To an outsider, it may appear that women struggling with cancer have more important things to worry about than their appearance. On the contrary, women in treatment are no different than other women—they like to look pretty. It’s a proven fact: when a woman feels that she looks good, her mood improves. This is especially important for cancer patients in treatment who need all of the positive energy they can get to stay strong. Outsiders may not get it, but the choice whether to wear a wig, a scarf, or no head covering is an important one for many women undergoing cancer treatment.
When a person is exposed to the harsh chemicals of chemotherapy, it is not uncommon for his or her hair to fall out. Many men can cope with this—lots of men look fantastic bald—but for women, hair loss is a serious issue. One way women in chemotherapy try to add a bit of normalcy to their lives is to cover their heads with wigs or scarves. Most cancer patients choose wigs because they feel that they look more socially acceptable with a full head of hair and it makes them look more like they did before they began treatment. When selecting a wig, aesthetics is not the only factor to consider. Many wigs can feel itchy, can cause sweat, or don’t fit properly. Many women choose to have a wig custom-made to suit their individual looks, style, and head shape.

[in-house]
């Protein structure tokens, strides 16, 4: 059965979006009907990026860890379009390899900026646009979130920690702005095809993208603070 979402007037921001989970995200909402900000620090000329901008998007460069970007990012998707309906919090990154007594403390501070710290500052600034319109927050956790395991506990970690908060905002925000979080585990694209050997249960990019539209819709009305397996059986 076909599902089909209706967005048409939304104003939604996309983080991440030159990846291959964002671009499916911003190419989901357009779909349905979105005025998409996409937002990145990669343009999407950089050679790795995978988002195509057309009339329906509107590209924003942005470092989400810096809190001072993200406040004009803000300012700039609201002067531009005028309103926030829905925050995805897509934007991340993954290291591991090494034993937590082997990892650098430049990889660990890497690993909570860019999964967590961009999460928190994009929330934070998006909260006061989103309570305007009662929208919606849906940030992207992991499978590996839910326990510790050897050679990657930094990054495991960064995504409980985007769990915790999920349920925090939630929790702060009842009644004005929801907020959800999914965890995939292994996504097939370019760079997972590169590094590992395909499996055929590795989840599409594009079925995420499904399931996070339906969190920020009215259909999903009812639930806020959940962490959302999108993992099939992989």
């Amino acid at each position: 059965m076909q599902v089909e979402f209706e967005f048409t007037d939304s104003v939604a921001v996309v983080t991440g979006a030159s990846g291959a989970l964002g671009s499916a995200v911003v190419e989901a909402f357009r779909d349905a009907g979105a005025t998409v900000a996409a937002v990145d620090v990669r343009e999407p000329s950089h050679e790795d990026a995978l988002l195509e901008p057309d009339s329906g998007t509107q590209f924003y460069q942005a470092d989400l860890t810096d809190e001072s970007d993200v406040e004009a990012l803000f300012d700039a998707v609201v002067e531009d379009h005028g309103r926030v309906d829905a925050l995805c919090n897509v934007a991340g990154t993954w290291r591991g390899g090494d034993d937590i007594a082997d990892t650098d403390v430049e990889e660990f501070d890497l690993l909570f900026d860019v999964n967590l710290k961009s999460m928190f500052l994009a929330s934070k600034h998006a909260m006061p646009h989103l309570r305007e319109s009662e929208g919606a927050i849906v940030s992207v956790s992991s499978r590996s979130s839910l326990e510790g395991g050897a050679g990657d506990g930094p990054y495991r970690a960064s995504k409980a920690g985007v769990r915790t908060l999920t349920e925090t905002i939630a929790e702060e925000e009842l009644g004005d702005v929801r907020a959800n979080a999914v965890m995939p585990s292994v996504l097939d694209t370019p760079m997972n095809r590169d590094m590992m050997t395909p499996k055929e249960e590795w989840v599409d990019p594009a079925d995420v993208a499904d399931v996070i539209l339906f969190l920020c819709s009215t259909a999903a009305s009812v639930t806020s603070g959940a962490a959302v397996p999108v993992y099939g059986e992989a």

If a wig isn’t for you, try wrapping your head in a beautiful scarf. Scarves are breathable and lightweight, so they are sometimes more comfortable for hyper-sensitive chemotherapy patients to wear than wigs. What’s more, scarves are less expensive than wigs so a patient can purchase a variety of looks.
So, is a wig or a scarf (or both) the right option for you? Only you can make that decision, and it helps to be well informed as to your options. Check out websites designed for cancer patients struggling with hair loss: they often feature both options and detailed advice from stylists and other patients.